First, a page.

By Heather Barr
It’s been a funny week. I’m in Kabul, Afghanistan, launching a new Human Rights Watch report I wrote about the lack of progress in girls’ education in Afghanistan. But in between meetings, in the back of a dusty Corolla, stalled at security checkpoints, I’ve been emailing frantically about Florida.
Afghanistan has a serious problem with child marriage.
So does Florida.
In Afghanistan child marriage is associated with girls dropping out of school, sinking into poverty, being at greater risk of domestic violence, and with serious health risks, including death. Child marriage is associated with similar harms in the United States too.
Child marriage law tougher in Afghanistan than FloridaOne important difference, though, between Florida and Afghanistan, is that Afghanistan has a tougher law on child marriage than Florida does. In Afghanistan girls can marry at 16, or at 15 with permission from their father or a judge. In Florida, a pregnant girl can marry at any age, with the approval of a judge.
Human Rights Watch has done extensive research on child marriage, interviewing hundreds of married children in countries including Afghanistan, Bangladesh, Malawi, Nepal, South Sudan, Tanzania, Yemen, and Zimbabwe. Human Rights Watch has also advocated for an end to child marriage in other countries, including Indonesia, Iran, Iraq, Malaysia, Nigeria, Pakistan, and Saudi Arabia. Of these countries, only Saudi Arabia and Yemen, like Florida in the case of a pregnant child, have laws that set no age below which children cannot marry.
A group of organisations working to end child marriage in the United States will travel to Tallahassee, Florida next week to ask members of the state legislature to pass a pending law that would set the minimum age of marriage in Florida at 18 with no exceptions.
16,000 children married in FloridaFlorida is among the US states with the highest rates of child marriage – between 2011 and 2015, more than 16,000 children under the age of 18 married in Florida. But it is far from alone in permitting child marriage. Marriage below the age of 18 is legal in all 50 states, and Florida is one of 25 states in which under some circumstances children of any age can marry. According to 2000 to 2010 data from 38 states, more than 167,000 children married in those states alone during this period.
Child marriage occurs in every region of the world and globally, one out of every four girls marries before age 18, and 15 million girls under 18 marry each year—one every two seconds. The overwhelming majority of married children are girls, most of whom marry spouses who are older than they are—in some cases much older.
Research demonstrates that child marriage is associated with, and in some cases causes, severe harm, wherever married children live. A 2010 study found that girls or young women in the US who married before age 19 were 50 per cent more likely to drop out of high school than their unmarried counterparts, and only 25 per cent as likely to complete college. Girls who marry as early teens, before age 16, in the US are 31 per cent more likely to end up in poverty later in life.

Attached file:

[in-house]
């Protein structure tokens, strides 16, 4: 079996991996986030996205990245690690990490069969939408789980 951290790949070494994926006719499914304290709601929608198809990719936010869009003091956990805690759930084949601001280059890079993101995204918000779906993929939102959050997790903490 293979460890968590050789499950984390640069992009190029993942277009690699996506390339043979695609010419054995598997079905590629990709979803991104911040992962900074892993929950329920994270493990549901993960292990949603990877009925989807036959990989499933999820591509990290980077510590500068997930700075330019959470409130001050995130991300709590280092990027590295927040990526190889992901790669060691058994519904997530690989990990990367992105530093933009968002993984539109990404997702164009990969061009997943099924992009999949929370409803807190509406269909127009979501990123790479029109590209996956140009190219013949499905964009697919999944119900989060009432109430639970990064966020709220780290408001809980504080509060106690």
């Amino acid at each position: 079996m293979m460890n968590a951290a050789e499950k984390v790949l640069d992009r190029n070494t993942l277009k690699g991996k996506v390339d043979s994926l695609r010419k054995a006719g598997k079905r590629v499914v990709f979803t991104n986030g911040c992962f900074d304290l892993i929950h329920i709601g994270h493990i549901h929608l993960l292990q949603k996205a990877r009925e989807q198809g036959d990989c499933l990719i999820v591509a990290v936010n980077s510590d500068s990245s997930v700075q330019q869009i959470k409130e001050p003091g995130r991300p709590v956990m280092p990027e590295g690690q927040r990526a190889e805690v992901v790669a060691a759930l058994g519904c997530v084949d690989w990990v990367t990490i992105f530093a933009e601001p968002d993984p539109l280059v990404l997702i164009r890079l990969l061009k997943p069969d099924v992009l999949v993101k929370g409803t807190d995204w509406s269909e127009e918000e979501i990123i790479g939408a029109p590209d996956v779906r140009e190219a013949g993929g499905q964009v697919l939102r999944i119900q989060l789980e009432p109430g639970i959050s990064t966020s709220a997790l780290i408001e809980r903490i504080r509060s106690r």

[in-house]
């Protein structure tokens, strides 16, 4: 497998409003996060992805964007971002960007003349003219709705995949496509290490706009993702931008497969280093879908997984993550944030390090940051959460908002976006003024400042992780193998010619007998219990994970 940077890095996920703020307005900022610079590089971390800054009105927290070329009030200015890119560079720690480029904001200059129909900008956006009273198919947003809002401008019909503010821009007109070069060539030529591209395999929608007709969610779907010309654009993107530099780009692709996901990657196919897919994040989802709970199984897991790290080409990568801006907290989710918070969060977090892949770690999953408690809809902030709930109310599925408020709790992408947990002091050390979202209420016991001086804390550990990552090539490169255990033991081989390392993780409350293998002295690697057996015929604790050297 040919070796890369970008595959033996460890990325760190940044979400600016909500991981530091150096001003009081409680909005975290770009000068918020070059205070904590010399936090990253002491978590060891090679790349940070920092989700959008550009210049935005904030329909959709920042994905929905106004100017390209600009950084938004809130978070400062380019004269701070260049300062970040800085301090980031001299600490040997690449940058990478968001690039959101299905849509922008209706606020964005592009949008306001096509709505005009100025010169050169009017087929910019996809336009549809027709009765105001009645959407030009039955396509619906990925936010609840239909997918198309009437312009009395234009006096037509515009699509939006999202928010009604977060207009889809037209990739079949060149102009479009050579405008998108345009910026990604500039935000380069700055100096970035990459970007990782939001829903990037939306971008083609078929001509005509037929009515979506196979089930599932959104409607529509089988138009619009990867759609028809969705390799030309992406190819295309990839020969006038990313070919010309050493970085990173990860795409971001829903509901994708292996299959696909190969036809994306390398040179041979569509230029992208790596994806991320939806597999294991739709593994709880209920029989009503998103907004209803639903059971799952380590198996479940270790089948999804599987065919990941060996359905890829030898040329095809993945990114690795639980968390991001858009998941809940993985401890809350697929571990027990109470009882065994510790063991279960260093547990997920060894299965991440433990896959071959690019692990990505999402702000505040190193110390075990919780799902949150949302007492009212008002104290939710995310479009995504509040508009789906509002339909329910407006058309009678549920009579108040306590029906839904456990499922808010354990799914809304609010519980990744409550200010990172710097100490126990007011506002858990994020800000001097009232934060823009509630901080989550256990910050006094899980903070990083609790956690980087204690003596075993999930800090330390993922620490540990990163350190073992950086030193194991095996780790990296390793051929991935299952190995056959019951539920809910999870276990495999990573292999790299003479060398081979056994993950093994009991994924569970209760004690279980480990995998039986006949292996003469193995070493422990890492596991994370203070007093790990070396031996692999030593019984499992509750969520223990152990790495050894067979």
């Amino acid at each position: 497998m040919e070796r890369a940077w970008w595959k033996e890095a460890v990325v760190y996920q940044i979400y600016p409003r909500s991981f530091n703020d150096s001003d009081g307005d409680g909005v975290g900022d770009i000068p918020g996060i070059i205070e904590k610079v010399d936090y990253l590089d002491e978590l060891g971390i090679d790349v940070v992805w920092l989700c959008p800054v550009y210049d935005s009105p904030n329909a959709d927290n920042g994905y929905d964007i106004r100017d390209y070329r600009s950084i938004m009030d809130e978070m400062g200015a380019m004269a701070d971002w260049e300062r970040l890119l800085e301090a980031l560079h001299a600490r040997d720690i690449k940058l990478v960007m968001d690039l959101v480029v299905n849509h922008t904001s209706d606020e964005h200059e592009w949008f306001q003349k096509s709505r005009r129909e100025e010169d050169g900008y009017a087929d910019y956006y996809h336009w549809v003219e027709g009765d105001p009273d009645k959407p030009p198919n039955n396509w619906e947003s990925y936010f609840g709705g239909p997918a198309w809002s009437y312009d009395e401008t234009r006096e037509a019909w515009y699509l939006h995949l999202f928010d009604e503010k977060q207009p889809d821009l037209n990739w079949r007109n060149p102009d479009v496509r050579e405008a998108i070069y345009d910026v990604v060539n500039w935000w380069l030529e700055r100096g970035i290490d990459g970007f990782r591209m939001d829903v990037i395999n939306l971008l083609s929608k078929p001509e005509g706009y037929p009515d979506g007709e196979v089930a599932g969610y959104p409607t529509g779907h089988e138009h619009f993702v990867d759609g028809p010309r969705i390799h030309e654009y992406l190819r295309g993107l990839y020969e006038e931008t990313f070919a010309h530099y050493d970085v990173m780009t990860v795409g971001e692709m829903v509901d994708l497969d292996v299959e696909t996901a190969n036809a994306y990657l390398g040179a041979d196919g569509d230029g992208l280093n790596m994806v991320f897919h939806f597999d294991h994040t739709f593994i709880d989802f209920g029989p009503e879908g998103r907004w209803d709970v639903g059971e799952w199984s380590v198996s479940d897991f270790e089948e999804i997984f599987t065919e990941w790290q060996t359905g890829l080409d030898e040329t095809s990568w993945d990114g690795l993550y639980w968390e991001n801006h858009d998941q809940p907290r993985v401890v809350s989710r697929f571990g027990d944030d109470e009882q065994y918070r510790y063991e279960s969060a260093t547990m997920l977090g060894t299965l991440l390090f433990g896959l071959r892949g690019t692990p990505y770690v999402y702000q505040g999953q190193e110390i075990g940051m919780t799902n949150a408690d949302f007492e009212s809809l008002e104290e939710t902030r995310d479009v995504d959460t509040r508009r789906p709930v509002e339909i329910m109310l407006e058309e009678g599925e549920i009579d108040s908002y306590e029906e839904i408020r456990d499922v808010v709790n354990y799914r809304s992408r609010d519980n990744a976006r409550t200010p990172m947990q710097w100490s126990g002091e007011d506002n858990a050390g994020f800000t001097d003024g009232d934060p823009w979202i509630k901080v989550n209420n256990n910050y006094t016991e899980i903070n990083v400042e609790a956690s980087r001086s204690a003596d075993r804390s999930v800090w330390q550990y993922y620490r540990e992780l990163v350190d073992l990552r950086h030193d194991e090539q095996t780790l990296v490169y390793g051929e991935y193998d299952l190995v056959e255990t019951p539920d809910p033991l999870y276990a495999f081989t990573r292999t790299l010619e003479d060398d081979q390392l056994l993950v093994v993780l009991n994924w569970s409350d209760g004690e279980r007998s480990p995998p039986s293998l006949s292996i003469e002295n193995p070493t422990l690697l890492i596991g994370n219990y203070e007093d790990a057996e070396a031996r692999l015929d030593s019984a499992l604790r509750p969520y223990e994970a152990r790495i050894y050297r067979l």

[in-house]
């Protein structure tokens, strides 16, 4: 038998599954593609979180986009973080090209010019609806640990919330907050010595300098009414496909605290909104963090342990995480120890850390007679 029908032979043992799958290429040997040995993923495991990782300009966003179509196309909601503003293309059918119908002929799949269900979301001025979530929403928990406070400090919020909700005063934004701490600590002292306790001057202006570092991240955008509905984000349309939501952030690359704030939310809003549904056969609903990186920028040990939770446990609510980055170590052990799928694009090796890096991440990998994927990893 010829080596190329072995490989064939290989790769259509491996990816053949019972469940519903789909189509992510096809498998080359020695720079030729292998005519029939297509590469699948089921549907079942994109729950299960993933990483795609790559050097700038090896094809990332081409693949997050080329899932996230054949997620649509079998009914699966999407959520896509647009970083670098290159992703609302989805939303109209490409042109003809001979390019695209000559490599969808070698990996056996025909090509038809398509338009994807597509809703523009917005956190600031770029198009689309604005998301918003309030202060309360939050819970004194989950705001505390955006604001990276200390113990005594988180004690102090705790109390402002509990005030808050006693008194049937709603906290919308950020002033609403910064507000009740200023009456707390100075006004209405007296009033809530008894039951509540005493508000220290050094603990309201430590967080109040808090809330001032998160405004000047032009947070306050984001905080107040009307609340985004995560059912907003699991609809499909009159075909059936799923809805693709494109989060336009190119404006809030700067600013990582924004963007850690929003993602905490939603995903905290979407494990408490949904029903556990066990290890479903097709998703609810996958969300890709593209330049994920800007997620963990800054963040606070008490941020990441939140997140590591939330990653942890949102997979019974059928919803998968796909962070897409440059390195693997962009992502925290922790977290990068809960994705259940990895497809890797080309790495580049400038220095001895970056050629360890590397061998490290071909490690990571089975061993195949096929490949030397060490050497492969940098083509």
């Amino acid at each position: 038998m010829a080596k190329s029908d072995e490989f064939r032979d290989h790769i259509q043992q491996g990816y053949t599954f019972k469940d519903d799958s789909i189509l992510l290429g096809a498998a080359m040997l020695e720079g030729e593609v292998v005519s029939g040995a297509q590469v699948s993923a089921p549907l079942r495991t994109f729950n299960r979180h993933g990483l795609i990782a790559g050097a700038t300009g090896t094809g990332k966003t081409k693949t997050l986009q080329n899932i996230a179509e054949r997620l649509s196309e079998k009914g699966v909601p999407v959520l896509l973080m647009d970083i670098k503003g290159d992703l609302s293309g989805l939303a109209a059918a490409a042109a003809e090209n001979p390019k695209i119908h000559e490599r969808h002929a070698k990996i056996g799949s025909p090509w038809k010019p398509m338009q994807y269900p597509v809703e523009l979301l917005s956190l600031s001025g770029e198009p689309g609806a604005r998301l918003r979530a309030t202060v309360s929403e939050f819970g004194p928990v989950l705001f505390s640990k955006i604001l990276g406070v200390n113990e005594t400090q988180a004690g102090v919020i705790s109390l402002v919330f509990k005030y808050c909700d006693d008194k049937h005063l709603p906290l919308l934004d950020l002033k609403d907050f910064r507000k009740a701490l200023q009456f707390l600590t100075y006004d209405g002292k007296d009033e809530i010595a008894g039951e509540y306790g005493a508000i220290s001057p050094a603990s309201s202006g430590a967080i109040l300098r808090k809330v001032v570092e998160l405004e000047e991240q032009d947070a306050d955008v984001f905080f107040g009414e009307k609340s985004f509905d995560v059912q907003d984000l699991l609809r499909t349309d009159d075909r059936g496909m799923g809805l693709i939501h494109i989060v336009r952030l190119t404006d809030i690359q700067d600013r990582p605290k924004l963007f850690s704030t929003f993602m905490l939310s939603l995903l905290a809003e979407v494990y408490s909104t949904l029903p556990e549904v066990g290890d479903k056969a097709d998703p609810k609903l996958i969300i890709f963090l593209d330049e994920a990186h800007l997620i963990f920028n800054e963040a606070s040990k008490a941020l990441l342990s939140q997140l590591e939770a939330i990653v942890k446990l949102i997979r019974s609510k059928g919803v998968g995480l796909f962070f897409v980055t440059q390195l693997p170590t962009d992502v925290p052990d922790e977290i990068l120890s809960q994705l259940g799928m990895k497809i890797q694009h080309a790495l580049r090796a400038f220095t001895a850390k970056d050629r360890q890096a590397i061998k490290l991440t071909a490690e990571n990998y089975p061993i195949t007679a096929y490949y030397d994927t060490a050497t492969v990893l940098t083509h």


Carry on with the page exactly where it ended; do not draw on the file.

Impact of child marriageResearchers have found significant associations between child marriage and mental and physical health disorders. Research from other countries shows a correlation between child marriage and domestic violence. Married girls often find it more difficult than married women to escape an abusive or unhappy marriage, and to get services such as shelter and legal assistance.
Child marriage in the US is a crucially important issue because the future of tens of thousands of children in the US is being jeopardised by child marriage. It is also important because this is a key moment in a global effort to end child marriage, and donor countries like the US need to show that they will work to end child marriage not only abroad but at home as well.
Under the United Nations Sustainable Development Goals, which went into effect in January 2016, countries around the world, including the US, agreed to a target of ending all child marriage by 2030. Countries including Dominican Republic, El Salvador, Germany, Guatemala, Honduras, Malawi, Nepal, the Netherlands, Spain, and Sweden have recently revised their laws in an effort to reduce child marriage. Many other countries have developed or are developing national action plans for ending child marriage by 2030.
In the US, New York, Texas, and Virginia recently passed laws cracking down on child marriage. If the Florida law passes, it will be the first US state to ban all marriage before age 18.
Girls in Florida, and around the world, need to be kids, not wives.
Published on HRW on October 20, 2017
The Convention on the Rights of the Child sets out the rights that must be realized for children to develop their full potential, free from hunger and want, neglect and abuse. It reflects a new vision of the child. Children are neither the property of their parents nor are they helpless objects of charity. They are human beings and are the subject of their own rights. The Convention offers a vision of the child as an individual and as a member of a family and community, with rights and responsibilities appropriate to his or her age and stage of development. By recognizing children's rights in this way, the Convention firmly sets the focus on the whole child.